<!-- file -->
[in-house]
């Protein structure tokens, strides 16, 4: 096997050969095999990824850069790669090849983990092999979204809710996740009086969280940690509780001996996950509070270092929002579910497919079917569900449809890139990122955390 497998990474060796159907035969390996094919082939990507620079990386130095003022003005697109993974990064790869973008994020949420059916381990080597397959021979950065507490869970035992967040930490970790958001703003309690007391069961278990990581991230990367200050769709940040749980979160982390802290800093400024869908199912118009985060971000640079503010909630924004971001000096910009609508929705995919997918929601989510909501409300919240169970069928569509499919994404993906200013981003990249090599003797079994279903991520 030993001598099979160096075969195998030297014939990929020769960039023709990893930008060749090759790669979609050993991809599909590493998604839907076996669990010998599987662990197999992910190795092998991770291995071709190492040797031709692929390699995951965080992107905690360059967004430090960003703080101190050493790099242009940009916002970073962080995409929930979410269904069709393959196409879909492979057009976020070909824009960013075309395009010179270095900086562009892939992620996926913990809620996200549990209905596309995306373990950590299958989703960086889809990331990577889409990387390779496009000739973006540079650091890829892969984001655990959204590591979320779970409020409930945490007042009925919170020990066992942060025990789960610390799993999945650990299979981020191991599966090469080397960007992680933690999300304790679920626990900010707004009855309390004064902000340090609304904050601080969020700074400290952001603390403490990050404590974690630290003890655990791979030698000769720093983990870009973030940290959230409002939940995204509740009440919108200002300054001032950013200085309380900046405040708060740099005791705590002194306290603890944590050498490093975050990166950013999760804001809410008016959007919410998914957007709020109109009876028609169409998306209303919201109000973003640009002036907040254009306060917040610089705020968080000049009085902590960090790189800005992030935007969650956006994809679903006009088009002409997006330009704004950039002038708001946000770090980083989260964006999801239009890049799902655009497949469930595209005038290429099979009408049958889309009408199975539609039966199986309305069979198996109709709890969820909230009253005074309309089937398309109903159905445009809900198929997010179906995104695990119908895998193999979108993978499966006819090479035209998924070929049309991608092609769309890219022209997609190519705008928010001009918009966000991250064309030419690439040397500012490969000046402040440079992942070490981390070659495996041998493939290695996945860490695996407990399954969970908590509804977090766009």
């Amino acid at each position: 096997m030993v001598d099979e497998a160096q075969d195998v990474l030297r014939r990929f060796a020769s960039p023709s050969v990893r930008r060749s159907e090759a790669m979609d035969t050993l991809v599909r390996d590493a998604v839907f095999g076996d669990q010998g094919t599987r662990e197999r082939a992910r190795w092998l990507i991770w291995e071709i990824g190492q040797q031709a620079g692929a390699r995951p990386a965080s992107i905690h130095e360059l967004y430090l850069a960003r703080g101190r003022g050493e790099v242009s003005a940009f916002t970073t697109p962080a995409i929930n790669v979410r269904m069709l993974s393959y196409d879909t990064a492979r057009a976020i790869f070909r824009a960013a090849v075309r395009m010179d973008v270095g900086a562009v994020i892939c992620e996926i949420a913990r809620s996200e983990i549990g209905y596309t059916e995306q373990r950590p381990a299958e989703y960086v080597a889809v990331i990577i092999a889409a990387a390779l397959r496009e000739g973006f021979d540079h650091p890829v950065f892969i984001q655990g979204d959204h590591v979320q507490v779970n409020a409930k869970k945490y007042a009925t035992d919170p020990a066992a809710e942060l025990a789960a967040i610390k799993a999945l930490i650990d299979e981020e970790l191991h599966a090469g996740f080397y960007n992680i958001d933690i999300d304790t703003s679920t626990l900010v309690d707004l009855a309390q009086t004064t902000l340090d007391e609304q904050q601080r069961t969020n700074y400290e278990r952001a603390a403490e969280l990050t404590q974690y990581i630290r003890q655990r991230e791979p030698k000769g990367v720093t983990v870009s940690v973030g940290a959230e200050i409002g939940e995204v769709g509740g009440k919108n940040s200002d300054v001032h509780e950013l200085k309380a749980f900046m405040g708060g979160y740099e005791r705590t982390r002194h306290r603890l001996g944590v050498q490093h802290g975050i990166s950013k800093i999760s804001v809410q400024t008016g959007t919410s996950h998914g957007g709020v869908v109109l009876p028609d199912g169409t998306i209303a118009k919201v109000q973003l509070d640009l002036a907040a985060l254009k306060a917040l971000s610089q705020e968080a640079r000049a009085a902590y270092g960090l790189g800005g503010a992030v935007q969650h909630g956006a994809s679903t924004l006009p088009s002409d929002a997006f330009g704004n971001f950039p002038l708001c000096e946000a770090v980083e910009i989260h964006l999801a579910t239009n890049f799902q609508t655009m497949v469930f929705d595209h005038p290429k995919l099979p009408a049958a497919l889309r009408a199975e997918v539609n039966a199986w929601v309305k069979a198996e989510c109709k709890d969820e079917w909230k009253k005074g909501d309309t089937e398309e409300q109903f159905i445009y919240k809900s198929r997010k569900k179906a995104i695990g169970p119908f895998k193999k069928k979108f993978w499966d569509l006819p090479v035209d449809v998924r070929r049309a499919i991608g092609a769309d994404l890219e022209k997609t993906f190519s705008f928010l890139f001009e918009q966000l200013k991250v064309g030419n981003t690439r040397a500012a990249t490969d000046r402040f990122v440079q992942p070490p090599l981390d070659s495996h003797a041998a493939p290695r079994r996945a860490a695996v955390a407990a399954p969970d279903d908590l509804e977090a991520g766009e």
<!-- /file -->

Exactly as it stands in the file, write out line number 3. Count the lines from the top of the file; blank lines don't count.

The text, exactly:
């Amino acid at each position: 096997m030993v001598d099979e497998a160096q075969d195998v990474l030297r014939r990929f060796a020769s960039p023709s050969v990893r930008r060749s159907e090759a790669m979609d035969t050993l991809v599909r390996d590493a998604v839907f095999g076996d669990q010998g094919t599987r662990e197999r082939a992910r190795w092998l990507i991770w291995e071709i990824g190492q040797q031709a620079g692929a390699r995951p990386a965080s992107i905690h130095e360059l967004y430090l850069a960003r703080g101190r003022g050493e790099v242009s003005a940009f916002t970073t697109p962080a995409i929930n790669v979410r269904m069709l993974s393959y196409d879909t990064a492979r057009a976020i790869f070909r824009a960013a090849v075309r395009m010179d973008v270095g900086a562009v994020i892939c992620e996926i949420a913990r809620s996200e983990i549990g209905y596309t059916e995306q373990r950590p381990a299958e989703y960086v080597a889809v990331i990577i092999a889409a990387a390779l397959r496009e000739g973006f021979d540079h650091p890829v950065f892969i984001q655990g979204d959204h590591v979320q507490v779970n409020a409930k869970k945490y007042a009925t035992d919170p020990a066992a809710e942060l025990a789960a967040i610390k799993a999945l930490i650990d299979e981020e970790l191991h599966a090469g996740f080397y960007n992680i958001d933690i999300d304790t703003s679920t626990l900010v309690d707004l009855a309390q009086t004064t902000l340090d007391e609304q904050q601080r069961t969020n700074y400290e278990r952001a603390a403490e969280l990050t404590q974690y990581i630290r003890q655990r991230e791979p030698k000769g990367v720093t983990v870009s940690v973030g940290a959230e200050i409002g939940e995204v769709g509740g009440k919108n940040s200002d300054v001032h509780e950013l200085k309380a749980f900046m405040g708060g979160y740099e005791r705590t982390r002194h306290r603890l001996g944590v050498q490093h802290g975050i990166s950013k800093i999760s804001v809410q400024t008016g959007t919410s996950h998914g957007g709020v869908v109109l009876p028609d199912g169409t998306i209303a118009k919201v109000q973003l509070d640009l002036a907040a985060l254009k306060a917040l971000s610089q705020e968080a640079r000049a009085a902590y270092g960090l790189g800005g503010a992030v935007q969650h909630g956006a994809s679903t924004l006009p088009s002409d929002a997006f330009g704004n971001f950039p002038l708001c000096e946000a770090v980083e910009i989260h964006l999801a579910t239009n890049f799902q609508t655009m497949v469930f929705d595209h005038p290429k995919l099979p009408a049958a497919l889309r009408a199975e997918v539609n039966a199986w929601v309305k069979a198996e989510c109709k709890d969820e079917w909230k009253k005074g909501d309309t089937e398309e409300q109903f159905i445009y919240k809900s198929r997010k569900k179906a995104i695990g169970p119908f895998k193999k069928k979108f993978w499966d569509l006819p090479v035209d449809v998924r070929r049309a499919i991608g092609a769309d994404l890219e022209k997609t993906f190519s705008f928010l890139f001009e918009q966000l200013k991250v064309g030419n981003t690439r040397a500012a990249t490969d000046r402040f990122v440079q992942p070490p090599l981390d070659s495996h003797a041998a493939p290695r079994r996945a860490a695996v955390a407990a399954p969970d279903d908590l509804e977090a991520g766009e």